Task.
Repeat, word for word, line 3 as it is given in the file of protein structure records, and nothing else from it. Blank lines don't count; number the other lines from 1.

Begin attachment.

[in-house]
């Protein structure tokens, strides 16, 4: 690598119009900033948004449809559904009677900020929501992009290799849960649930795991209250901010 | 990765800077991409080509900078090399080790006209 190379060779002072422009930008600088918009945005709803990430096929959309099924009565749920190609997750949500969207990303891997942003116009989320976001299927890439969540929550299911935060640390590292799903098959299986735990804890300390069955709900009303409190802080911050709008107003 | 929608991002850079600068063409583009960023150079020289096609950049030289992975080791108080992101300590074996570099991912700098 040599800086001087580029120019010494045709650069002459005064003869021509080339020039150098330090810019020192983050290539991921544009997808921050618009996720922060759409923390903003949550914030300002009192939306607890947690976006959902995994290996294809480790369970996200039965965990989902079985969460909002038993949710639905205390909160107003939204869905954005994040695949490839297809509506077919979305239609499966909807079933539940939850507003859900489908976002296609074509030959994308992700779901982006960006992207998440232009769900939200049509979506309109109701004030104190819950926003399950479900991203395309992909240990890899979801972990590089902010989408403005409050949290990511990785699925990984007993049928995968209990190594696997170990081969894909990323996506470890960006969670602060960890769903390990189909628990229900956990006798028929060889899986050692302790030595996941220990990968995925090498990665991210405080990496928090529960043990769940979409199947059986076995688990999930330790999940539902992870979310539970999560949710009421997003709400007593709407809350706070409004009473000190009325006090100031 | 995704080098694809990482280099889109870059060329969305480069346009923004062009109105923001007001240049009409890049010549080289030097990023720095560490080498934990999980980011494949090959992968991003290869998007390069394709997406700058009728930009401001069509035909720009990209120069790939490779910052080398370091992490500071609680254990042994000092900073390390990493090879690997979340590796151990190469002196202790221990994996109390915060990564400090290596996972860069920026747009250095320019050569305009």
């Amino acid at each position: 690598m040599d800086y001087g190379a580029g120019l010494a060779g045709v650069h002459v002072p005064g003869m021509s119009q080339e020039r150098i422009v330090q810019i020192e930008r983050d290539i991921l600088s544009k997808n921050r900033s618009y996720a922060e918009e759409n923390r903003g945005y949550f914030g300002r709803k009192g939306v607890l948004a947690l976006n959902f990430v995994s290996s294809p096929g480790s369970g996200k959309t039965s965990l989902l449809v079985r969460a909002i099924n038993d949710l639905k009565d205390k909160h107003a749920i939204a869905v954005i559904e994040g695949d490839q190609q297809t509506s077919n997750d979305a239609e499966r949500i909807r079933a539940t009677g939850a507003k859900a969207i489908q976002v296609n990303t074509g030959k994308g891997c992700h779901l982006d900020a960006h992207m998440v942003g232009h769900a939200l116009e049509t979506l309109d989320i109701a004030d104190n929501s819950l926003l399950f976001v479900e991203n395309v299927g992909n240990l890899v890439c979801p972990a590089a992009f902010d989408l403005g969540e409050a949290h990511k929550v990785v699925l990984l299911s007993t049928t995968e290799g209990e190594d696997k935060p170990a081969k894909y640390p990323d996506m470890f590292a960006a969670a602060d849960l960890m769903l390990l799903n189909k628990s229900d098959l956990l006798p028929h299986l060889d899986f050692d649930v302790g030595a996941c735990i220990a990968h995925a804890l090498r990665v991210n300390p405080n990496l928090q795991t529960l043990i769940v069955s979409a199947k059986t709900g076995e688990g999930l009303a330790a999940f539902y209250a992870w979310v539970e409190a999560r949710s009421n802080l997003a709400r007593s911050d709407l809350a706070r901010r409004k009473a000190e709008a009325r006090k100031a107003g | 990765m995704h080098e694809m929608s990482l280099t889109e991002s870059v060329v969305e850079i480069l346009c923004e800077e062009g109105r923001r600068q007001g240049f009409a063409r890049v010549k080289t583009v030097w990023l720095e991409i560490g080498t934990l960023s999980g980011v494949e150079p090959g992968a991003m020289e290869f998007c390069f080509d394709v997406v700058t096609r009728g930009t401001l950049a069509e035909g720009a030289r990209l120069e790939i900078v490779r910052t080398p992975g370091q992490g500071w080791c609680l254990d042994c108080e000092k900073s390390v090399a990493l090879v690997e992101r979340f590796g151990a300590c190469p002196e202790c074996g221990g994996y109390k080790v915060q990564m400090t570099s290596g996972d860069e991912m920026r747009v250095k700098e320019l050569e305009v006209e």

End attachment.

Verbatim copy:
């Amino acid at each position: 690598m040599d800086y001087g190379a580029g120019l010494a060779g045709v650069h002459v002072p005064g003869m021509s119009q080339e020039r150098i422009v330090q810019i020192e930008r983050d290539i991921l600088s544009k997808n921050r900033s618009y996720a922060e918009e759409n923390r903003g945005y949550f914030g300002r709803k009192g939306v607890l948004a947690l976006n959902f990430v995994s290996s294809p096929g480790s369970g996200k959309t039965s965990l989902l449809v079985r969460a909002i099924n038993d949710l639905k009565d205390k909160h107003a749920i939204a869905v954005i559904e994040g695949d490839q190609q297809t509506s077919n997750d979305a239609e499966r949500i909807r079933a539940t009677g939850a507003k859900a969207i489908q976002v296609n990303t074509g030959k994308g891997c992700h779901l982006d900020a960006h992207m998440v942003g232009h769900a939200l116009e049509t979506l309109d989320i109701a004030d104190n929501s819950l926003l399950f976001v479900e991203n395309v299927g992909n240990l890899v890439c979801p972990a590089a992009f902010d989408l403005g969540e409050a949290h990511k929550v990785v699925l990984l299911s007993t049928t995968e290799g209990e190594d696997k935060p170990a081969k894909y640390p990323d996506m470890f590292a960006a969670a602060d849960l960890m769903l390990l799903n189909k628990s229900d098959l956990l006798p028929h299986l060889d899986f050692d649930v302790g030595a996941c735990i220990a990968h995925a804890l090498r990665v991210n300390p405080n990496l928090q795991t529960l043990i769940v069955s979409a199947k059986t709900g076995e688990g999930l009303a330790a999940f539902y209250a992870w979310v539970e409190a999560r949710s009421n802080l997003a709400r007593s911050d709407l809350a706070r901010r409004k009473a000190e709008a009325r006090k100031a107003g | 990765m995704h080098e694809m929608s990482l280099t889109e991002s870059v060329v969305e850079i480069l346009c923004e800077e062009g109105r923001r600068q007001g240049f009409a063409r890049v010549k080289t583009v030097w990023l720095e991409i560490g080498t934990l960023s999980g980011v494949e150079p090959g992968a991003m020289e290869f998007c390069f080509d394709v997406v700058t096609r009728g930009t401001l950049a069509e035909g720009a030289r990209l120069e790939i900078v490779r910052t080398p992975g370091q992490g500071w080791c609680l254990d042994c108080e000092k900073s390390v090399a990493l090879v690997e992101r979340f590796g151990a300590c190469p002196e202790c074996g221990g994996y109390k080790v915060q990564m400090t570099s290596g996972d860069e991912m920026r747009v250095k700098e320019l050569e305009v006209e």